Tropinota vittula, thanks to the Scarabs of the Levant site where it states:  “The Cetoniinae are popularly called fruit and flower chafers, flower beetles and flower scarabs. Many species are diurnal and visit flowers for pollen and nectar, or to browse on the petals. Some species also take fruit few are termitophil.”   There are additional images on Israel’s Nature Site, but alas, we do not read Hebrew.  There are also images on Al’s Photo Page and a scholarly article entitled Tropinota vittula is a Good Species may provide you with additional information.

What's That Bug? does not endorse extermination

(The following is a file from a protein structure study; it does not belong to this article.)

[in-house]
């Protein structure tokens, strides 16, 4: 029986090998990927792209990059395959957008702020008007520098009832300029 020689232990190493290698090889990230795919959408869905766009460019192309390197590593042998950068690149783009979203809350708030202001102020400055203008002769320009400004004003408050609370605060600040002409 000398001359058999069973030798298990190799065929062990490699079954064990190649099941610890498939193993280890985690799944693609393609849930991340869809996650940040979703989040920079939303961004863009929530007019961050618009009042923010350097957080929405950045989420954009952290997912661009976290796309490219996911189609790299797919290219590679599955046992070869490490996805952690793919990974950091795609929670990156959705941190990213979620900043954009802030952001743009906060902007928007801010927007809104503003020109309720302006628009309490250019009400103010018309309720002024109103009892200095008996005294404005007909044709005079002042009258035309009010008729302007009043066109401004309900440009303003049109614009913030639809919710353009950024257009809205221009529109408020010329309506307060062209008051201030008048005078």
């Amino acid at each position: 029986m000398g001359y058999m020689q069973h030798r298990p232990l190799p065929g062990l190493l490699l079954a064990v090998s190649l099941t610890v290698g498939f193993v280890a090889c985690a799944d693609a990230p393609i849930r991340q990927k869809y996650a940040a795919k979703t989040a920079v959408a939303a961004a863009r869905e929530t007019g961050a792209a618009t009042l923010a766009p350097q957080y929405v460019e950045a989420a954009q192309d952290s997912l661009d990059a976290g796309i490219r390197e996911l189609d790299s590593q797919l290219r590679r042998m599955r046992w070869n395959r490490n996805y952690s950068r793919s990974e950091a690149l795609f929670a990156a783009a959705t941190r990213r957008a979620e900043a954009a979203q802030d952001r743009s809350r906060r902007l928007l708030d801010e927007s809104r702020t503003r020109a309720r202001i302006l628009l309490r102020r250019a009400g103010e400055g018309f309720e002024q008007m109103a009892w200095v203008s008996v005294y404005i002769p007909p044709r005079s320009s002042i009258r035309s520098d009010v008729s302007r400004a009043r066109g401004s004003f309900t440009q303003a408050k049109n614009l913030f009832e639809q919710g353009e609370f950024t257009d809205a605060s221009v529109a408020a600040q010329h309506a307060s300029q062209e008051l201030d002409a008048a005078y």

Subject: Bug in Seville Spain
Location: Seville, Spain in town center
January 27, 2016 9:41 am
Hi, Moose (the name I have given him) has been hanging out on my terrace for a week or so. He is about 1 inch long, green , sometimes brown, with large eyes and a proboscis. I have never seen him fly. I don’t generally like insects, but he’s cute, with his moose-like nose. Here’s a couple of pics. Thanks for your help!
Signature: Kathleen

Weevil: Lixus angustatus

Weevil: Lixus angustatus

Dear Kathleen,
Moose is a beetle known as a Weevil.  We believe we have properly identified Moose as
Lixus angustatus by first finding an image on Visual Photos and then cross checking that identification on Iberia Nature.  Information en Español can be found on Granada Natural.

Thank you Daniel for such a quick response!  I will check it out and see if I can help him with food and such.
Thanks again and have a blessed day!
Kathleen

What's That Bug? does not endorse extermination